I recently received a six-page glossy personal marketing brochure from an agent who also included a two-page letter that was an extraordinary example of the "Me, Me, Me" show. Would you hire this person to represent you on the sale of your home?
We’re in the midst of the biggest downturn since the Great Depression. The real estate market is attempting to sputter off of life support to possibly turning around in the next 12-24 months. In this environment, would you send out a six-page, trifold, glossy brochure with the following features?
1. An opening paragraph describing your Friday night date with your husband (disguised as an attempt to show the lifestyle in your market area).
2. Four pictures of yourself, including one of you walking your dog.
3. How much you enjoy walking along the beach and how relaxing that is for you.
4. A description of how great your negotiation skills are.
5. How much people need your guidance when they purchase a home.
6. An additional two-page letter that has paragraphs that read like this: "I just wanted to take a moment to say how much I value you. Building relationships is what gives me the greatest satisfaction in my career. I have enclosed a personal brochure about me and my business philosophy. I hope that you will take a few moments to read it. I want you to feel comfortable calling me if you have any real estate questions." In case you weren’t counting, there are 11 references to "I," "me" or "my."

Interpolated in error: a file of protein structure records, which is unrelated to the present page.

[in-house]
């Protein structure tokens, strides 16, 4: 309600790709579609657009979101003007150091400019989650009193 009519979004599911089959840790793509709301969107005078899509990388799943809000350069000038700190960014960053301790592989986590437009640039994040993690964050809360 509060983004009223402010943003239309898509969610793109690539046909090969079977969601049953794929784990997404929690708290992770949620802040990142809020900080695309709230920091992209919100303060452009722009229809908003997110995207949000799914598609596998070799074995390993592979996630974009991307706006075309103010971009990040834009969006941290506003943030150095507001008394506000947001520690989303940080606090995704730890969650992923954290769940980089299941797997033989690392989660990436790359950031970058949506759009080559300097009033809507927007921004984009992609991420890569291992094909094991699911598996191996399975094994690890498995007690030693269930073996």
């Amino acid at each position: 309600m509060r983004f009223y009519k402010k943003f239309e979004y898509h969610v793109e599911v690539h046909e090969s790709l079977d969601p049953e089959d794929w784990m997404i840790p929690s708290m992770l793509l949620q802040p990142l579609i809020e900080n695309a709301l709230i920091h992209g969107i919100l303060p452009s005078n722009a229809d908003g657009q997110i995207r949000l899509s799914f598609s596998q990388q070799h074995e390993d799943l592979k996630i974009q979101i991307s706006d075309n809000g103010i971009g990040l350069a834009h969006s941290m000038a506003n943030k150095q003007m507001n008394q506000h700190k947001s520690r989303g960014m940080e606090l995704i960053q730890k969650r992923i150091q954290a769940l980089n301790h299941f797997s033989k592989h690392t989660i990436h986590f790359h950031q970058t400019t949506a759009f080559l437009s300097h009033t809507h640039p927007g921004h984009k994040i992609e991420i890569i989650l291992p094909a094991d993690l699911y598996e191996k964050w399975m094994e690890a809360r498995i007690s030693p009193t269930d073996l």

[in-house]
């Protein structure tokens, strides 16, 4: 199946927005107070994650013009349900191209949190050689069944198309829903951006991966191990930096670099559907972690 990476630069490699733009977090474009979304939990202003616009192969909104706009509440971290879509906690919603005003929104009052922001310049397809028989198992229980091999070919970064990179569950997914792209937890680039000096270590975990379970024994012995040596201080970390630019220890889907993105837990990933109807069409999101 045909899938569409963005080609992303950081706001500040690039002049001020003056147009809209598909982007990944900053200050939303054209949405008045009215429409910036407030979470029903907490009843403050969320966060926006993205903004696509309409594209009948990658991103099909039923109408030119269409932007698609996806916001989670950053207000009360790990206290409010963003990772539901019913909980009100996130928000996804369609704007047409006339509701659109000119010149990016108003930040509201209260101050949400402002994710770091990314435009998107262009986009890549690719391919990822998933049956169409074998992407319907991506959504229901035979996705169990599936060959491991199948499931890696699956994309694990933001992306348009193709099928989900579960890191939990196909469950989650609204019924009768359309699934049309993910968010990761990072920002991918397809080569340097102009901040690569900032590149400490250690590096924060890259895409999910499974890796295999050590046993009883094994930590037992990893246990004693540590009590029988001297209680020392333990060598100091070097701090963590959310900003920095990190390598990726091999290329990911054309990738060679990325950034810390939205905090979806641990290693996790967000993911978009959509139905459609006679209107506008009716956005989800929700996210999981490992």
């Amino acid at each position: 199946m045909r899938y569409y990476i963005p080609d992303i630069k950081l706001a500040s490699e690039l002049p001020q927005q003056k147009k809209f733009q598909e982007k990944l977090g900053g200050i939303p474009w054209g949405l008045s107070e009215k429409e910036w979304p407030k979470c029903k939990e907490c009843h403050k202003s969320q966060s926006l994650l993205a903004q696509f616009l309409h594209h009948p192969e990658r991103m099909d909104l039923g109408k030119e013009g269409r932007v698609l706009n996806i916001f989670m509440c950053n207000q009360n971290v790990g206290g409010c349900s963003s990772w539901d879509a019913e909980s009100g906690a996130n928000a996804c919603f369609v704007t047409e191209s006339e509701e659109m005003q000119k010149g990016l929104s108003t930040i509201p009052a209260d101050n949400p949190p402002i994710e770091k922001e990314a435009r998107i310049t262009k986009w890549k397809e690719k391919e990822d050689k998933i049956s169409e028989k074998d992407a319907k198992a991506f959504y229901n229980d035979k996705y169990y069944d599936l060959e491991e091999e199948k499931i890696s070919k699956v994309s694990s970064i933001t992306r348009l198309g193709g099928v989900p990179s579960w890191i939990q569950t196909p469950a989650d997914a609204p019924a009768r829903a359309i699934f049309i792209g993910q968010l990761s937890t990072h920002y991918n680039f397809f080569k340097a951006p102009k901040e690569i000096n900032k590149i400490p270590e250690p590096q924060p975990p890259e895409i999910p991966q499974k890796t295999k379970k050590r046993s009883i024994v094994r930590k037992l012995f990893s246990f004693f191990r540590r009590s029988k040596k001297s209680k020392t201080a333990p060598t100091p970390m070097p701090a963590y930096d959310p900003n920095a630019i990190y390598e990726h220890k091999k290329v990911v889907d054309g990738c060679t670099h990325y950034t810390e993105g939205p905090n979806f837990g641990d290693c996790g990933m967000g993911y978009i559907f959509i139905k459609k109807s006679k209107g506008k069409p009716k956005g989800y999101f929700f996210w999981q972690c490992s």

7. The letter was signed "Your Realtor."
This agent probably paid a lot of money for a marketing piece that was current back in 1991, but is way out of sync with what consumers want today.
There are a number of serious problems with marketing your services this way. First, when you sign a letter with "Your Realtor," you are setting yourself up for rejection. Chances are the recipients of this piece already have a Realtor that they would trust over someone who sends them a "Me, Me, Me" vanity marketing piece.
Second, there is an assumption that the person who receives the marketing piece is not in the real estate business. Third, this signature assumes a relationship where none exists.
Several years ago, Steve Kantor of Best Agent Business surveyed 1,000 homeowners about the types of marketing materials that they received as well as their responses to those marketing materials.
Here is a sample of some of their responses about print marketing pieces from real estate agents. These comments illustrate how poorly the "Me, Me, Me" type of marketing material is received.
In terms of postcards with pictures:
- "They are totally useless. Photographs of agents are especially irrelevant to their purpose."
- "I’m also really turned off by cards and brochures that feature your spouse, kids, church affiliations, etc."
- "Offers for free home evaluations? I just toss those, too."
- "Why do agents always have to include their picture? Who do they think they are — movie stars?"
Furthermore, research from SHR, one of the major brand management firms in the country, shows that when you send a postcard with your picture on it to someone’s home, you are essentially an uninvited guest. The result: You and your postcard go in the trash.